Often we get in our own way without realizing it. Figuring out which habit of thinking help or hurt us can be tricky. Often habits emerge from the environment and conditioning. The heart of creativity is solving problems in interesting ways.
Here’s a list of ten ways to look at your creative processes based on problem solving techniques used to change unhelpful thinking and the resulting behaviors.
Tip 1: Embrace the grey.
Compromise and find middle ground. Often when we’re stuck creatively, it’s because we’ve decided it exists as one thing or another other. It appears as the perfect most photorealistic painting or it is completely worthless. We must use all paints and no pencils. We’re a print graphic designer and don’t do the web.
Those are perfectly acceptable choices, sure. It’s also worthwhile to consider—revisiting the above examples—that any effort painting can yield lessons. That mixed media becomes really cool and interesting. And knowing a bit about the web, even if you’re primarily an expert print designer, is still better than nothing.
Tip 2: Focused on the task at hand.
Over-applying negatives about a task to all aspects of our life can trip us up. We’ll define ourselves by our job, our art, and our relationships. If we’re not “always” a perfect artist, this trap tells us, then we’re “never” worth much in all areas of our life. If your project isn’t the most original thing in the world, it doesn’t represent your self-worth.
Tip 3: Identify the positives.
We tend to only see the negatives. The positives are invisible to us. Notice what’s good about your efforts. It’s the only way to keep motivated to keep working and making.
Tip 4: Positives matter.
Even if we see the positives, it makes sense to take delight in good aspects. Make sure that you notice the positives about your work, and that you actually like and love those awesome aspects. Find where your strong happy emotions are. They tell your point of view.
Tip 5: Consider alternative solutions.
The first solution isn’t necessarily the best one. Avoid jumping to conclusions. Feel free to jump in to reality test your assumptions. Just because you’re trying something doesn’t mean it’s true either.
Tip 6: Stay present.
You can’t predict the future. We often envision disaster as a form of procrastination. This makes sense from an evolutionary standpoint. We developed an imagination to help us understand and avoid danger. Catastrophizing and fortune-telling takes this to an implausible level and cripples our creative muscles.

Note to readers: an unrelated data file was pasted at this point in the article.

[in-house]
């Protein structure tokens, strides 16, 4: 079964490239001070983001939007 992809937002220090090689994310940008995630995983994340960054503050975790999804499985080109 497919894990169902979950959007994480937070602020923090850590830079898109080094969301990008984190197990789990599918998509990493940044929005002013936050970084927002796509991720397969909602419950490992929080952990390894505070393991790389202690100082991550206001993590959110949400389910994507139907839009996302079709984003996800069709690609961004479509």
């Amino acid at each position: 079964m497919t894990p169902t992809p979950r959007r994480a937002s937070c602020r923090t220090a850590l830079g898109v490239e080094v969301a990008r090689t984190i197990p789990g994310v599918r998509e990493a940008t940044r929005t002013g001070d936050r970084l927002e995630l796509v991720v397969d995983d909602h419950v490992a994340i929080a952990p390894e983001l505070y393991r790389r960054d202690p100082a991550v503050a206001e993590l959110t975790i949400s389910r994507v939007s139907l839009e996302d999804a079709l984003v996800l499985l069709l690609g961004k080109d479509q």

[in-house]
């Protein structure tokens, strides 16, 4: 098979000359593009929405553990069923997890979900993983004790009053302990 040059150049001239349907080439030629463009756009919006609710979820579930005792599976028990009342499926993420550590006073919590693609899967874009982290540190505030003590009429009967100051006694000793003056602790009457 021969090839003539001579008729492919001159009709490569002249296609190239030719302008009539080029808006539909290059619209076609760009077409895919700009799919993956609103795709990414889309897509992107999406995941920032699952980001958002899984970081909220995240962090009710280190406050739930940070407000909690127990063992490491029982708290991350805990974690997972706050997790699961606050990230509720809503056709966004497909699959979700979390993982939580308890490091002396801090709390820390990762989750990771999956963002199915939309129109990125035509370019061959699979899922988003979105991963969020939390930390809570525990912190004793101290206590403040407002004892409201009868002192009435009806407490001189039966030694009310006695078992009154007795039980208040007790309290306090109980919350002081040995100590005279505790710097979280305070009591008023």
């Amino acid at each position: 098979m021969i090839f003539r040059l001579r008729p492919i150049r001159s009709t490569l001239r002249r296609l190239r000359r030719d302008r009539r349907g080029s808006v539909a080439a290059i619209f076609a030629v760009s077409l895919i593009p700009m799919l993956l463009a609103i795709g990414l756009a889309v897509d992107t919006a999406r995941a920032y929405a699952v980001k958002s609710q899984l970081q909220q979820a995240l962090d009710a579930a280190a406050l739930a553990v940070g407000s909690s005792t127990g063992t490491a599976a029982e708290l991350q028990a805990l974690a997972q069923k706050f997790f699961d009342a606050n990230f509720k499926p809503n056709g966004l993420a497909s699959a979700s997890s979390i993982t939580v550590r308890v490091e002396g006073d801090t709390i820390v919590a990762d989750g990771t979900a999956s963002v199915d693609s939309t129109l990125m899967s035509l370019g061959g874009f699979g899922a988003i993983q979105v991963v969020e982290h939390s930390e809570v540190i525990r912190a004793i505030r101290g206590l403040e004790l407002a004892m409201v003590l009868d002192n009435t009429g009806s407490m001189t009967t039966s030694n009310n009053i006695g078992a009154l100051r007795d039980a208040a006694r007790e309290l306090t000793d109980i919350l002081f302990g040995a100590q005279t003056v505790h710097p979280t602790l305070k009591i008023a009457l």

Tip 7: Gather comments.
Don’t assume the worst. Clearly communicate as best you can to your audience and collaborators. We don’t know if others will hate our work unless we share. Carefully curate that feedback for what we find usable and doable.
Tip 8: Consider evidence along with feelings
Don’t believe everything you feel and think. Consider what these thoughts and feelings are really based on. From there, we can create brand new conclusions.
Tip 9: Work with what’s possible
Don’t demand unrealistically about yourself and others. Understand where your expectations come from and what they are. There’s a thin line between positive idealism and negative perfectionism. Learn to understand how to be most productive.
Tip 10: Describe specific circumstances.
Avoid negative labeling of yourself and others. There’s no need to use unkind names when a neutral word or thought will do. Consider all contributing factors.
In my day-to-day life as an art director, being a team player has some challenges. Most of the time I think I manage pretty well, though it has taken a lot of practice. Over ten years ago, I was just a fine art student at Bowie State University dealing with a dreaded group project. Cue ominous music. You all remember the collective groans we all had when a professor started matching us up with the class full of strangers? The theme from jaws plays.
Fine art majors had the unusual requirement of taking twelve theatre credits. The structure of the group project was that the teams each had to make decisions themselves how to split the work and would receive a single grade for the entire group. We didn’t have an assigned leader or structure, we had to decide how to proceed from scratch from that I learned a few tough lessons. How do we as a member of a team contribute and be ready to take on various roles?
“Alone we can do so little; together we can do so much” Helen Keller
Our first assignment was to research and individually present pieces of theatre history. It seemed easy enough for us to quickly discuss which part we would each work on. Once on my own, working on my section I’d run across information that my teammates agreed to take care of. I’d worry that they wouldn’t do their part, so I’d type up what excess research I found.